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Empty Rectangles
 
     
 
Empty Rectangles

This is a clever but obscure spin on uniqueness in a Sudoku.  An Empty Rectangle occurs within a box where four cells form a rectangle and do NOT contain a certain candidate.

In Figure 1 we have some example spreads of candidate 8 within several boxes. For this work there must be more than two candidates in a box and four or more cells “empty” cells.

Naked Pairs
Fig. 25.1
Naked Pairs
Fig. 25.2

In Figure 25.2 we can draw the Empty Rectangles (ERs); the corners are marked by plus signs.  Each of these theoretical rectangles is independent of each other since the trick occurs within a box.

Naked Pairs
Fig. 25.3

Whatever the formation of the ER you will have a gap vertically and horizontally where we can imagine two Empty Rectangle Lines (ERLs). These are two lines we can draw inside the box without touching the ER itself.

 

Naked Pairs
Fig. 25.4

These lines we can quickly forget once we’ve spotted where they cross – known as the Empty Rectangle Intersection (ERI).

For the examples the ERI has been  marked in a dark shaded cell.

 

And how is this useful?  A strong link connects two cells where a candidate occurs only twice in that unit.  If you have a strong link and an ERI that shares a line (row or column) then you can eliminate a candidate at the point where the other end of the strong link and the ERI intersect.  Before we prove how this works, some visual examples of the formation:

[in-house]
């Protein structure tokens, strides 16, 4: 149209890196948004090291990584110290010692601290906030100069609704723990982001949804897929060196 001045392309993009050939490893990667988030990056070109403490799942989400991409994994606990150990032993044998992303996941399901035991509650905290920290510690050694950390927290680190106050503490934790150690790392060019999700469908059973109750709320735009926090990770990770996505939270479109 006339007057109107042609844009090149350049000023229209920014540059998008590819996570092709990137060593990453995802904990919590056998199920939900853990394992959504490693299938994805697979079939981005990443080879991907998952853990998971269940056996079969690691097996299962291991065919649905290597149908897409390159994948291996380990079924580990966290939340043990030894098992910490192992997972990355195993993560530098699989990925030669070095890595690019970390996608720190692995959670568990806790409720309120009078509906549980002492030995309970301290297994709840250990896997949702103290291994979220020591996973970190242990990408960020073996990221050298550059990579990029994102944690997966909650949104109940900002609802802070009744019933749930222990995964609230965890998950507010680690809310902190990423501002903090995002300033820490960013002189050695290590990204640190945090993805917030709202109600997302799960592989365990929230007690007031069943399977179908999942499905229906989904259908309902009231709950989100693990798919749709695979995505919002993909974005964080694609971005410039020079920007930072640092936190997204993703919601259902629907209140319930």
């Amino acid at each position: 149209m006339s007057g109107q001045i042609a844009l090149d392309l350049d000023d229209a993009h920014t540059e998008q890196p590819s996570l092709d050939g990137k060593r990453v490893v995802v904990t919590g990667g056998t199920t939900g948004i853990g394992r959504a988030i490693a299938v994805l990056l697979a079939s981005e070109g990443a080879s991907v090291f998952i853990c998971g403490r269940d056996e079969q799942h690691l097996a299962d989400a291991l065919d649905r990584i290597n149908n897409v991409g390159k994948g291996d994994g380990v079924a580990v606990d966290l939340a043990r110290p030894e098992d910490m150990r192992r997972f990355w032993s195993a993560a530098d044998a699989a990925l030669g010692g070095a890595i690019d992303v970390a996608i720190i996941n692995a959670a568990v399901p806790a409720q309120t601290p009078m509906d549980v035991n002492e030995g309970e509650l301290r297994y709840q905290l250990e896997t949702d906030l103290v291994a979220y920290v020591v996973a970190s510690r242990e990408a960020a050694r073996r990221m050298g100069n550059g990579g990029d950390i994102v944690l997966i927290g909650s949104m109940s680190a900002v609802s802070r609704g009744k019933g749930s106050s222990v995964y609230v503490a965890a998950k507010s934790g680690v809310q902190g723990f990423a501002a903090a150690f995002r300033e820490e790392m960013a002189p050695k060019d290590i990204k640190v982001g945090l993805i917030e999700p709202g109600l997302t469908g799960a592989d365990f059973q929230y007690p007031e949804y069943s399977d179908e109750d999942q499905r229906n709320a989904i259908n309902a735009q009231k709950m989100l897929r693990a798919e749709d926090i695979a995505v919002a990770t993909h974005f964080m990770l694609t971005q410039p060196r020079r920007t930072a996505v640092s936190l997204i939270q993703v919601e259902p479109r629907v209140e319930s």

Naked Pairs
Fig. 25.5.1

The plus sign now indicates where the Empty Rectangle Intersection (ERI) is placed.  In column 2 two 8’s exist and form strong link (X and Y).  One end of the strong link (X at C2) can see the ERI at C8.

The ERI and the other end of the strong link (Y at H2) can see Z at H8.  If a candidate 8 exists there it can be removed.

 

 

Naked Pairs
Fig. 25.5.2
Naked Pairs
Fig. 25.5.3
   
Here is a real life example based on number 6.  Our Empty Rectangle is shaded dark in box 4.  The Empty Rectangle Intersection is E1 marked by a dashed hexagon.   We have a strong link on 6 between E7 and H7.  H1 is the intersection between the ERI and the far end of the strong link.  The 6 in H1 can be removed and the Sudoku solved.
Naked Pairs
Fig. 25.6

To show how Empty Rectangles work we need to consider the dual options for the strong link. One end or the other is going to be true, that is in the example above, 6 will occur either at E7 or H7.  If the solution is H7 then 6 cannot be at H1.  This is the easy half of the proof.  Now we have to check what happens if E7 is 6 and show this leads to the removal of 6 at H1.

Our ERI cell is aligned with both the X in our strong link and the target cell Z.  This means that all our candidates spread within box are either aligned with X in our strong link or with the target cell Z.
Naked Pairs
Fig. 25.7

In our real life example we pretend to set X to true (marked T) and Y to false (marked F).   We mentally eliminate other 6’s from row E.

What we are left with are 6’s in column 1.  These form a hidden pair and therefore a 6 elsewhere in the column is impossible.  Ergo, we have proved Z cannot contain a 6.

 

 

There is a second Empty Rectangle in this example which is also based on number 6 and is simultaneous with the first

Naked Pairs
Fig. 25.8
The ERI at E8 points to a target cell at J8.  We have a strong link in column 2 at E2 and H2.  The same logic applies and it’s safe to remove the 6 at J8.
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